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Beer Nut: Budweiser becomes first U.S. beer to add ingredients label

While I typically dedicate this space to craft beer, every so often I like to talk about larger industrial brands.

Let's face it, a lot of (most, actually) people still drink one or more of the bigger beers , and would be like an ostrich with its head in the sand to simply ignore them.

The reason I'm writing about one of them today is comming it for doing something that should be required of all beers: listing ingredients and serving facts on their labels.

Budweiser announced Friday it was doing so with Bud Light

Now I realize some folks' first reaction will be wondering why anyone would need to know what's in a beer.

Most beers rely on very few ingredients. It's basically painted, hops, water and yeast. Sometimes there might be wheat or some other adjunct like corn or rice; Sometimes there might be some flavor additives such as fruit ingredients, coffee or cocoa. That's about it, in general.

To me, any transparency is welcome on any food or drink. No jury was ever convicting of being particular and careful about my diet or intake, but sometimes I did like to know what was used to create whatever sustenance I'm shoveling into my maw

With most of the beer I drink, I know pretty much what is in them. I drink a lot of local beer and have sometimes even talked to the brewer about it, just of my curiosity about beer and what was used to create a certain flavor profile.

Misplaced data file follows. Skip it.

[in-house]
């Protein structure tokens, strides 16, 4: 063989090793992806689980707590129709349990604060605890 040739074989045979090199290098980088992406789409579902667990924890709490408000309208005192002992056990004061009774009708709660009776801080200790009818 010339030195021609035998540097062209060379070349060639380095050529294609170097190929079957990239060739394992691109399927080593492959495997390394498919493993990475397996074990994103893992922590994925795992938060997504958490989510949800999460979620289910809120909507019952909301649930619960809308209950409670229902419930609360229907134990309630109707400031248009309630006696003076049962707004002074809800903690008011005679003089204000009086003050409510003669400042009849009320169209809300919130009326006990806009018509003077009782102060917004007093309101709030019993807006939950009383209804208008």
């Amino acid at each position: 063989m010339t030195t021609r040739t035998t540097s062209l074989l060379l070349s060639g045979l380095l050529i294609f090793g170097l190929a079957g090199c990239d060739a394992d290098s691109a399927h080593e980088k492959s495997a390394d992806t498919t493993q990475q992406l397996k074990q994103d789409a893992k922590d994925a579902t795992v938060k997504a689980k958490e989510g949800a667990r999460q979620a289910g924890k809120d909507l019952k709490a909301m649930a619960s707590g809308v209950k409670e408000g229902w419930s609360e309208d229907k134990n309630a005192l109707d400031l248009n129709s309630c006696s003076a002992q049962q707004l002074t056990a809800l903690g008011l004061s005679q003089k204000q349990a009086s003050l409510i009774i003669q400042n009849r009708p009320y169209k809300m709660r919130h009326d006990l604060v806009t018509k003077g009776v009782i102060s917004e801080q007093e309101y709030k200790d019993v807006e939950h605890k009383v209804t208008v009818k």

While I'm not a strict adherent to the Reinheitsgebot , the 1

516 German purity law that mostly restricted beer to the basic ingredient listed above (although yeast was not included as brewers didn't know it existed yet in 1516), I don't usually want a lot of extra stuff used for the beers You drink. Most good brewers can make some amazing creators that make seem like extra ingredients were used.

In short, I like beer that tastes like beer, first and foremost. Beer alone has so many flavors that I don't need any baubles and bangles. If you like that sort of stuff, that's great. I have nothing against those beers. I just don't want to look them out.

But I would like to know if they are using other ingredients, just out of curiosity, if nothing else. So kudos to Bud for doing this. In addition to the ingredients, the packaging will also include: serving size, calories, total fat, saturated fat, trans fat, carbohydrates, sugars and protein.

Those numbers beyond the basic ingredients are good to know for a lot of people who are engaging in some sort of health regimen or another. While it would be sort of ridiculous for anyone on a low-carb diet to drink beer to start with, I guess it's helpful in some way. And most beers don't have a lot, if any, fat, but certain ones have some. Some people also count calories, so that information is also important to a swath of dieters.

In the end, I think it's just good to have more information than less. It's one of the reasons I got involved in journalism in the first place. My love of the arts made me transition to feature writing many years ago, so I rarely do any news reporting anymore. But every so often I've been called upon so, and it can be a thrill to put that hat on again. So yeah, more info and transparency still rate highly in my book.

I hope Budweiser does it with all its beers and other breweries follow suit.

Beer labels can be artistic, but there is no reason for them not being educational as well.
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